Page:My life in China and America.djvu/85

From Wikisource
Jump to navigation Jump to search
This page has been proofread, but needs to be validated.

vessel, and the name of the vessel he belonged to. It turned out that the man was the first mate of the ship “Eureka,” the very vessel that brought me out to China, in 1855, and which happened to be consigned to the firm I was working for. The next morning, I wrote a note to the captain, asking him to hand the note to his first officer. The captain, on receiving the note, was quite excited, and handed it to the first mate, who immediately came ashore and apologized. I made it very pleasant for him and told him that Americans in China were held in high esteem by the people, and every American landing in China should be jealous of the high estimation in which they were held and not do anything to compromise it. My motive in writing the note was merely to get him on shore and give him this advice. He was evidently pleased with my friendly attitude and extended his hand for a shake to thank me for the advice. He invited me to go on board with him to take a glass of wine and be good friends. I thanked him for his offer, but declined it, and we parted in an amicable way.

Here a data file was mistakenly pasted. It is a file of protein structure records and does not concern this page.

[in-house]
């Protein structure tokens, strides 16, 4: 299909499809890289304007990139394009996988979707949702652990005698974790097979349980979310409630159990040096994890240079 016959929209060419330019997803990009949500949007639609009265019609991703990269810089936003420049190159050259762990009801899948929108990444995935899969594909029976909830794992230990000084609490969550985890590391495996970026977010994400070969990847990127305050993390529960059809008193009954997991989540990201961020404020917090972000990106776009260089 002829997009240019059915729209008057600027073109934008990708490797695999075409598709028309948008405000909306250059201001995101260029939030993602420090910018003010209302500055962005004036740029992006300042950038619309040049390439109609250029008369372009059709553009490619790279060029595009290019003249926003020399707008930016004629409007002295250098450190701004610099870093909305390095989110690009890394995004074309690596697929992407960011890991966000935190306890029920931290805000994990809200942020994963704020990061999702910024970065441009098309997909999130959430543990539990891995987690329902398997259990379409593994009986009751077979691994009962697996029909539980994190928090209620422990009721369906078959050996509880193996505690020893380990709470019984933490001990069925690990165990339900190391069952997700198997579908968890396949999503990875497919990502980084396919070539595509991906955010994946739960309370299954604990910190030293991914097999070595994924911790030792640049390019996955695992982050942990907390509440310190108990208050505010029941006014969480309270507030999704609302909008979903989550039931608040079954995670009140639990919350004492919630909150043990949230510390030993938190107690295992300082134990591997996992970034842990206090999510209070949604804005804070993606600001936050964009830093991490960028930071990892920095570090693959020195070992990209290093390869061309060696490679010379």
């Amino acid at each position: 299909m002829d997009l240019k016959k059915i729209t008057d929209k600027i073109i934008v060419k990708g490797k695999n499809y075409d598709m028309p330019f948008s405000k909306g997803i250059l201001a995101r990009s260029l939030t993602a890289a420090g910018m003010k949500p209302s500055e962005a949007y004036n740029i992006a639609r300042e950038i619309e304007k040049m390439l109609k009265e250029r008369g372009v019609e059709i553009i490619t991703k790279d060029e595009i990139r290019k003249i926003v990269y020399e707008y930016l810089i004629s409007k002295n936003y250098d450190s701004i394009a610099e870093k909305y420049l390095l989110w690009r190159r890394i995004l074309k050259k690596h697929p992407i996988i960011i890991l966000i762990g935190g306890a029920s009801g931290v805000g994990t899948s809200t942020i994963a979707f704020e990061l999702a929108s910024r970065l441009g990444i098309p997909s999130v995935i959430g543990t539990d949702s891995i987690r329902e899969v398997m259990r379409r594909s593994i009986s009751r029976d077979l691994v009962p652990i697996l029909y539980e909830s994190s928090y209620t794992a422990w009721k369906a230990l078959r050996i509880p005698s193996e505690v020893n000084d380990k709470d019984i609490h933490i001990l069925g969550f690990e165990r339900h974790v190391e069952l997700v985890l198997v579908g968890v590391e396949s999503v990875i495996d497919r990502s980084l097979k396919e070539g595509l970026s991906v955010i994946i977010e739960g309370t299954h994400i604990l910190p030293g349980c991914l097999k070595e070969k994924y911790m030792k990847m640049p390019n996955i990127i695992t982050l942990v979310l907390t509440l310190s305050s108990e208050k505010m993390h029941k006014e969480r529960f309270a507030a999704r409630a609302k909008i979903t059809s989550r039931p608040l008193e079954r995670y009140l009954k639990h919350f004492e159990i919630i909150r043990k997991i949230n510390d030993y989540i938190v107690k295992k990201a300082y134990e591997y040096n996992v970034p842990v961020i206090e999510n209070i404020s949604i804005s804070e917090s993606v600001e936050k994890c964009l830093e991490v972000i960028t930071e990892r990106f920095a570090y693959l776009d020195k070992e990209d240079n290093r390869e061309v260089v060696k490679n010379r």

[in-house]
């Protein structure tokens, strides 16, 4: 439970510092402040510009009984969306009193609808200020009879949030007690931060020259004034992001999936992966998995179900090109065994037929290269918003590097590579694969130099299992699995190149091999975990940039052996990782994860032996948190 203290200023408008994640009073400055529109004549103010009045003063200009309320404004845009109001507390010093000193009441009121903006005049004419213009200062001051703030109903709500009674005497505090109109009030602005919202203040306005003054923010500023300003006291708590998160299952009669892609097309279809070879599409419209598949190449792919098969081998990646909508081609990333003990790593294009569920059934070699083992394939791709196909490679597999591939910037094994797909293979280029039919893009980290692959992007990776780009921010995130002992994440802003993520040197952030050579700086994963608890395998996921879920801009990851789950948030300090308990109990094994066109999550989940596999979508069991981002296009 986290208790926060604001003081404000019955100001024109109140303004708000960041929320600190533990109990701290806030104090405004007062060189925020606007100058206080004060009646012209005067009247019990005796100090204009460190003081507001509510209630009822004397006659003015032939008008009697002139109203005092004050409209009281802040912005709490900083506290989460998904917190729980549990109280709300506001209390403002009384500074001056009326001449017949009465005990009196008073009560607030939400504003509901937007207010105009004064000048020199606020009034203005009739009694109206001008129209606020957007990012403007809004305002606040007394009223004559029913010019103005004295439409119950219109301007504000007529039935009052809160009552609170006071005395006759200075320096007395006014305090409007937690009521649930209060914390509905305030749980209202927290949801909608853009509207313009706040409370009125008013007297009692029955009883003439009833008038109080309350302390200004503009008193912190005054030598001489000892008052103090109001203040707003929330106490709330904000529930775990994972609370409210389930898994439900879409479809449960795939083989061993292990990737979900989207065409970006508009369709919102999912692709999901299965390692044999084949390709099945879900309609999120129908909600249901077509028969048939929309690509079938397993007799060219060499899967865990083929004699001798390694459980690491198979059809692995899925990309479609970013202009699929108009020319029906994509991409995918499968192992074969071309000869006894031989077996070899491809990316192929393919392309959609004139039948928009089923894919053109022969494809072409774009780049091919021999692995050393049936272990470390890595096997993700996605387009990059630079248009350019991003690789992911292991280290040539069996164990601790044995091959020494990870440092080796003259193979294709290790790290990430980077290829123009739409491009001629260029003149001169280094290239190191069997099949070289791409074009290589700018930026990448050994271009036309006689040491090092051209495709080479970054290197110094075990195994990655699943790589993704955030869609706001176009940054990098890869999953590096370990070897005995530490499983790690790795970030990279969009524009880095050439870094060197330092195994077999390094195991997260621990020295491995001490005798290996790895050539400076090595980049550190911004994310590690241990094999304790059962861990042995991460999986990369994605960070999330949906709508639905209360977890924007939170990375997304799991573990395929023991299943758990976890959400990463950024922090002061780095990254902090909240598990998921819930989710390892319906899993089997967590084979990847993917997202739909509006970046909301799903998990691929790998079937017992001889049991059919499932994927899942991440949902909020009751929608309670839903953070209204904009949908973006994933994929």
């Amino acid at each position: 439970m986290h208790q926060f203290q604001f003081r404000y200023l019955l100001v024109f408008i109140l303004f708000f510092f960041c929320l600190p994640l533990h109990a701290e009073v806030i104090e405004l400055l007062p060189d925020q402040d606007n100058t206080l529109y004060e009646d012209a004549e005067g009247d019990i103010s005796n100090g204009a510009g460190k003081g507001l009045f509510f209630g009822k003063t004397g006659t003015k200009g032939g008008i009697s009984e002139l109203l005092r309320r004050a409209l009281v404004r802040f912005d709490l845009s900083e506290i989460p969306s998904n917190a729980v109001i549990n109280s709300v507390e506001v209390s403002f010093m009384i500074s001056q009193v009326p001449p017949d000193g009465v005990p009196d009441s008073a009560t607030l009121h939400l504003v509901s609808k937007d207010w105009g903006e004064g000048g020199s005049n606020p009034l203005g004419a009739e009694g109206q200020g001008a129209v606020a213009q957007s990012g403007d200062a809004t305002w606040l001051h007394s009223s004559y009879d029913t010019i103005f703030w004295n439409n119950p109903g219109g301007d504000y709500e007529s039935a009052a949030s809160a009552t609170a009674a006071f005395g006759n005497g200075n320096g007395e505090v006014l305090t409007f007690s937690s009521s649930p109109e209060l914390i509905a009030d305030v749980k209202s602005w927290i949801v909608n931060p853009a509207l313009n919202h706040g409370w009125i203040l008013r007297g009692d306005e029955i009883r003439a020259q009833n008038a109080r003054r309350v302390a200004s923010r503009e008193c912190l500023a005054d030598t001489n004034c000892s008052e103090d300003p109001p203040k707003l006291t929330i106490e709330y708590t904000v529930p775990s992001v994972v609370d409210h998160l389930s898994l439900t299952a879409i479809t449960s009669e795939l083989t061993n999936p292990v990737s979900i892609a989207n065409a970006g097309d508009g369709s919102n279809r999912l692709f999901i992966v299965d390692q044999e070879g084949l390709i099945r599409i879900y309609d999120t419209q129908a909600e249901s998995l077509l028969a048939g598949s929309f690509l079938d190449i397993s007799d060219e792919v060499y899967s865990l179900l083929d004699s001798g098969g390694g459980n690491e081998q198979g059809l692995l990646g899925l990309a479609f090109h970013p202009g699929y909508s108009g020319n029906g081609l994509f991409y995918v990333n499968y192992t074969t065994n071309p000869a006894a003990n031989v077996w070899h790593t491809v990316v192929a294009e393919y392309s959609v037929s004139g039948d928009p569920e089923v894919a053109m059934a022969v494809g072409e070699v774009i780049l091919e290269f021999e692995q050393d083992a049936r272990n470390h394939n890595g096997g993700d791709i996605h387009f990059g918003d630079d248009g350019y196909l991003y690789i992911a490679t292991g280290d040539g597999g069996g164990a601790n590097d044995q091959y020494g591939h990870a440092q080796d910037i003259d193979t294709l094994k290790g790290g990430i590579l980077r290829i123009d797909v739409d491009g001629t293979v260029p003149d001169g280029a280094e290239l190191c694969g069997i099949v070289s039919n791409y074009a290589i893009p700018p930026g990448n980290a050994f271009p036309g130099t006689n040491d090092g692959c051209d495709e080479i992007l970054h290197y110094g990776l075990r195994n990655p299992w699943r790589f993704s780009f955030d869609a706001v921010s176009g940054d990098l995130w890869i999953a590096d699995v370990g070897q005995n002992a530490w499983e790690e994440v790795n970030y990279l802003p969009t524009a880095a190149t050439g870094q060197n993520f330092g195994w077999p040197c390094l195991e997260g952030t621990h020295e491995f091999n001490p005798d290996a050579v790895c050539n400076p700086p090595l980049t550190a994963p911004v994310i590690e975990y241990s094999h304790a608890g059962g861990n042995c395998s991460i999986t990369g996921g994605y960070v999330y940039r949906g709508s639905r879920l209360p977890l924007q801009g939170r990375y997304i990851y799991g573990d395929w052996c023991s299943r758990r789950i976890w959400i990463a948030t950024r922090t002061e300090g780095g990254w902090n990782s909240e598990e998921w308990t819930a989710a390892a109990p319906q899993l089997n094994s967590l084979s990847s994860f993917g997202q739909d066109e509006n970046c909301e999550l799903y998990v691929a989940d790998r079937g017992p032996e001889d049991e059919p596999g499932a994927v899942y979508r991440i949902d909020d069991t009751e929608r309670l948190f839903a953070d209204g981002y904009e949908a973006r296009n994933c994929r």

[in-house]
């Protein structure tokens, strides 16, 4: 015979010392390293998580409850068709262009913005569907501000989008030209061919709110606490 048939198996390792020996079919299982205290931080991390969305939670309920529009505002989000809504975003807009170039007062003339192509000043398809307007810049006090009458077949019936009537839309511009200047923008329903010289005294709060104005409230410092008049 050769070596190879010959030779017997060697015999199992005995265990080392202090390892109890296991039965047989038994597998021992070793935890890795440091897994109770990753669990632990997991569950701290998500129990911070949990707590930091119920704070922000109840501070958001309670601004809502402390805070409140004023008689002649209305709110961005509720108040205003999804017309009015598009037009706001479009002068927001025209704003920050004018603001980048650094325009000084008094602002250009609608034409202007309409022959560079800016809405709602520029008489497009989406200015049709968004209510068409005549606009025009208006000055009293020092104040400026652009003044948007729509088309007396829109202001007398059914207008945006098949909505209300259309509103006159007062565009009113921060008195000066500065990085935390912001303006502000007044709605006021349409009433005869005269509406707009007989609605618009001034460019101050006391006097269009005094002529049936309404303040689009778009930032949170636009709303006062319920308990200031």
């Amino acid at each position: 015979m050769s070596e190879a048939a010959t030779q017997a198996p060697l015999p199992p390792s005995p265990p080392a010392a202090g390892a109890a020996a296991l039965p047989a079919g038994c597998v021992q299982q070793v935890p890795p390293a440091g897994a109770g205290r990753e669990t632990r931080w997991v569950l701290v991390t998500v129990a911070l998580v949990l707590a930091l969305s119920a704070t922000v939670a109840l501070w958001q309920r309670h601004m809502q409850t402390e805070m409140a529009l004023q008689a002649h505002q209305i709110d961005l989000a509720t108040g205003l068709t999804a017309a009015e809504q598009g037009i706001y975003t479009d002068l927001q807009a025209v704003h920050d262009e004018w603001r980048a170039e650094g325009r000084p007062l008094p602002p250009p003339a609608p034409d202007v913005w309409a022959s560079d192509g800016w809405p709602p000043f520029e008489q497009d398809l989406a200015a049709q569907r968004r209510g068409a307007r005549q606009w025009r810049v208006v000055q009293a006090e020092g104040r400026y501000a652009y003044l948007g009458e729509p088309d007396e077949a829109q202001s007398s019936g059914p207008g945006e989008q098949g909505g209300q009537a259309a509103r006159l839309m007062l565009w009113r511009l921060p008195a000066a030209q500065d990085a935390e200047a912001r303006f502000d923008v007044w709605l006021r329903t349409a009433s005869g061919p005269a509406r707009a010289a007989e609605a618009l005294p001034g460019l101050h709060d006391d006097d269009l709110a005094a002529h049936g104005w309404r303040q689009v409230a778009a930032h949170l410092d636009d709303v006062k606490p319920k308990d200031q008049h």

My second incident, which happened a couple of months after the first, did not have such a peaceful ending.